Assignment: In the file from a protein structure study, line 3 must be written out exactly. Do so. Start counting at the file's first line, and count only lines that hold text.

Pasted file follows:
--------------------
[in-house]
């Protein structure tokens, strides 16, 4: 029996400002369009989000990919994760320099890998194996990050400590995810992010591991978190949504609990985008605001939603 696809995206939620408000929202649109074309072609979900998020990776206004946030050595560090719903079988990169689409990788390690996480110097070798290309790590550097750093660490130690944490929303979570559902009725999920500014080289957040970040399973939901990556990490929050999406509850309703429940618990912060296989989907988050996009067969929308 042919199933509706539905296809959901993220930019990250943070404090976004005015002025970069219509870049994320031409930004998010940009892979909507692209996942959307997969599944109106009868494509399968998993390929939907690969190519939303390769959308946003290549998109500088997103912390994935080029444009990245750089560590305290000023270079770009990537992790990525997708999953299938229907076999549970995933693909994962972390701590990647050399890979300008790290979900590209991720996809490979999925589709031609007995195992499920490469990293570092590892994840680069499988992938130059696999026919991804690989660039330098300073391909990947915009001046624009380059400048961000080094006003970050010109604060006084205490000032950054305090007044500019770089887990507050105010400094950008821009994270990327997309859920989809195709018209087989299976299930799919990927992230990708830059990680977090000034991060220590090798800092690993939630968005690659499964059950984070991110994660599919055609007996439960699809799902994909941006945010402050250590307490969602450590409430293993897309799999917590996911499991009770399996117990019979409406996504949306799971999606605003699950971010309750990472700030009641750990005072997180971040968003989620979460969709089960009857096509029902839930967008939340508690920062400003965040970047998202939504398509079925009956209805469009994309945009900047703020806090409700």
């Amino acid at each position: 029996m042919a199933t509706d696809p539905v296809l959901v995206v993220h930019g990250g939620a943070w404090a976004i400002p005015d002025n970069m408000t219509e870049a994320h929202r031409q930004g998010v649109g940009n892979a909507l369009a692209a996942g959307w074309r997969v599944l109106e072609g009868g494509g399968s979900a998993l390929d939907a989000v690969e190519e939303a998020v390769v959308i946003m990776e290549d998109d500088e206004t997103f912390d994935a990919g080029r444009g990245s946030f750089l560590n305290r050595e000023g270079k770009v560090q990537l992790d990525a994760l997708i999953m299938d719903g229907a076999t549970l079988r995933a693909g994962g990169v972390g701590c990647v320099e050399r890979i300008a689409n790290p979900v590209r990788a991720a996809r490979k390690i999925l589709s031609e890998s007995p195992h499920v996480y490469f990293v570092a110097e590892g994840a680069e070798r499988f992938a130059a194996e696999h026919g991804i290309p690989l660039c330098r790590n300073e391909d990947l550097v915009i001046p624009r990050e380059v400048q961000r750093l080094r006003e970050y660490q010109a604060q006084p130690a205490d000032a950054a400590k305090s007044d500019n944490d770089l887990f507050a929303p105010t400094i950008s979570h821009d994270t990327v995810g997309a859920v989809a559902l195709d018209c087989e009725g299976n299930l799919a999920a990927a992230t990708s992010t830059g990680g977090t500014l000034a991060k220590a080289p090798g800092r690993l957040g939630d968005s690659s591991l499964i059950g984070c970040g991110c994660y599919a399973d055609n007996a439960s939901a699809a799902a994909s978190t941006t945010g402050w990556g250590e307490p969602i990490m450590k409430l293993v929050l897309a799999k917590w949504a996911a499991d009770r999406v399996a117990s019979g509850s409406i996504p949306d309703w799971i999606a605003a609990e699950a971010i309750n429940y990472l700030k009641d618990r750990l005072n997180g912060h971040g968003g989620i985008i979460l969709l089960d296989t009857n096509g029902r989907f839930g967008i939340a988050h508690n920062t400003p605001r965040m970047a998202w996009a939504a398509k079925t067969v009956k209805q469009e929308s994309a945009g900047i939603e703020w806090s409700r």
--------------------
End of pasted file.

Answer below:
């Amino acid at each position: 029996m042919a199933t509706d696809p539905v296809l959901v995206v993220h930019g990250g939620a943070w404090a976004i400002p005015d002025n970069m408000t219509e870049a994320h929202r031409q930004g998010v649109g940009n892979a909507l369009a692209a996942g959307w074309r997969v599944l109106e072609g009868g494509g399968s979900a998993l390929d939907a989000v690969e190519e939303a998020v390769v959308i946003m990776e290549d998109d500088e206004t997103f912390d994935a990919g080029r444009g990245s946030f750089l560590n305290r050595e000023g270079k770009v560090q990537l992790d990525a994760l997708i999953m299938d719903g229907a076999t549970l079988r995933a693909g994962g990169v972390g701590c990647v320099e050399r890979i300008a689409n790290p979900v590209r990788a991720a996809r490979k390690i999925l589709s031609e890998s007995p195992h499920v996480y490469f990293v570092a110097e590892g994840a680069e070798r499988f992938a130059a194996e696999h026919g991804i290309p690989l660039c330098r790590n300073e391909d990947l550097v915009i001046p624009r990050e380059v400048q961000r750093l080094r006003e970050y660490q010109a604060q006084p130690a205490d000032a950054a400590k305090s007044d500019n944490d770089l887990f507050a929303p105010t400094i950008s979570h821009d994270t990327v995810g997309a859920v989809a559902l195709d018209c087989e009725g299976n299930l799919a999920a990927a992230t990708s992010t830059g990680g977090t500014l000034a991060k220590a080289p090798g800092r690993l957040g939630d968005s690659s591991l499964i059950g984070c970040g991110c994660y599919a399973d055609n007996a439960s939901a699809a799902a994909s978190t941006t945010g402050w990556g250590e307490p969602i990490m450590k409430l293993v929050l897309a799999k917590w949504a996911a499991d009770r999406v399996a117990s019979g509850s409406i996504p949306d309703w799971i999606a605003a609990e699950a971010i309750n429940y990472l700030k009641d618990r750990l005072n997180g912060h971040g968003g989620i985008i979460l969709l089960d296989t009857n096509g029902r989907f839930g967008i939340a988050h508690n920062t400003p605001r965040m970047a998202w996009a939504a398509k079925t067969v009956k209805q469009e929308s994309a945009g900047i939603e703020w806090s409700r």